Suspended Ulster Bank manager seeks order preventing dismissal
Suspension centres on interest rate allegedly applied to parents’ bank account
Ulster Bank claims the interest rate being paid on Clodagh Kinsella’s parents’ account appeared substantially above the market rate for similar products. Photograph: Alan Betson / The Irish Times
An Ulster Bank manager who has been suspended from her job for more than 12 months has asked the High Court for an order preventing her dismissal.
Clodagh Kinsella has been on paid suspension for almost a year pending an investigation by the bank into her alleged knowledge of, and alleged involvement in, the managing of her parents’ Ulster Bank Money Market account.
Ms Kinsella, Collegewood Park, Clane, Co Kildare, who has been with the bank for more than 12 years, denies any wrongdoing.
The suspension centres around a deposit account belonging to her parents which contained their life savings and attracted interest. The bank claims the interest rate being paid on that account appeared substantially above the market rate for similar products.
Ms Kinsella says she never tried to hide her relationship with the owners of the account and her interactions in relation to it had been fully transparent.
She aid in a sworn statement she accepted she had sought to ensure her parents obtained a good rate which “was not unusual for bank staff members and associated family members.”
She had been due to go before a disciplinary hearing conducted by the bank but last month secured a temporary High Court injunction restraining it continuing the disciplinary process.
The matter returned before Mr Justice Paul Gilligan at the High Court on Thursday when Ms Kinsella’s lawyers applied for injunctions preventing her dismissal and restraining the disciplinary process continuing until the full hearing of her action.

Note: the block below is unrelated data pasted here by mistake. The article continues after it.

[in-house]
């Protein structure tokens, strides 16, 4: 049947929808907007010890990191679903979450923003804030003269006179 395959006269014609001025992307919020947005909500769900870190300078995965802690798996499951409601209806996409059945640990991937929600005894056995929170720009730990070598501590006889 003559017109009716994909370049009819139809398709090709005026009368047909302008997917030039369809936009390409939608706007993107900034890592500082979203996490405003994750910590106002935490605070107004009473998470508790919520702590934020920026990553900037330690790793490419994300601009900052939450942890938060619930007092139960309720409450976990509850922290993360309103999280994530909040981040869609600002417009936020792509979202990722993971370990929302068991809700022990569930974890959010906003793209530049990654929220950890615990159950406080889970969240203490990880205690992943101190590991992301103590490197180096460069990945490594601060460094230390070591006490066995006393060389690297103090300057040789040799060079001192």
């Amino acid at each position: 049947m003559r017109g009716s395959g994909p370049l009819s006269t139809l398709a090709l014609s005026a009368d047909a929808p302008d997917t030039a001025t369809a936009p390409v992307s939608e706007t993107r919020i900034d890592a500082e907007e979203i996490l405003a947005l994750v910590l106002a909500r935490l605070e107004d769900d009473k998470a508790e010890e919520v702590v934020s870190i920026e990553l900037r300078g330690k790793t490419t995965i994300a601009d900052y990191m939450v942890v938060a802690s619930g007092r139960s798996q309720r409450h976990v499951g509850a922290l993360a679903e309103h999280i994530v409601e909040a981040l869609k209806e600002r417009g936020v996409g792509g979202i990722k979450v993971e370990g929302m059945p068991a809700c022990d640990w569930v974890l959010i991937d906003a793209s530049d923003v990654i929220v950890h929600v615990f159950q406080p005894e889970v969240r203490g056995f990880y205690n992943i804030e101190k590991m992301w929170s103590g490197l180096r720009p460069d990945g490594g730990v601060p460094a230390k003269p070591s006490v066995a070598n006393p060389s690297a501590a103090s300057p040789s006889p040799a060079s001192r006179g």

Ms Kinsella, represented by Mark Connaughton SC and Tom Mallon BL, wants the disciplinary process halted on grounds including alleged unreasonable delay in holding the investigation.
Ulster Bank says the disciplinary process should be allowed to continue and the injunctions should not be granted.
Mr Connaughton argued there was “no valid basis” for his client’s “unnecessarily and unconscionably long” and “wholly improper” suspension. This “unfair process” was heading down one route only and must be stopped, he argued.
The suspension was a “softening up process” leading to his client’s dismissal, he argued.
Ms Kinsella’s health had been affected by her suspension, she had suffered stress, anxiety and distress and fears her reputation has been irreparably damaged by the process, the court heard.
Opposing the injunctions application, Oisin Quinn SC, for Ulster Bank, rejected arguments it had delayed the disciplinary process.
Previously, the court heard, the bank had writte to Ms Kinsella’s lawyers saying it had carried out a detailed investigation to ensure fair procedures would be followed. It also said the decision to suspend was taken after Ms Kinsella was given an opportunity to respond to the issues it raised.
The hearing continues.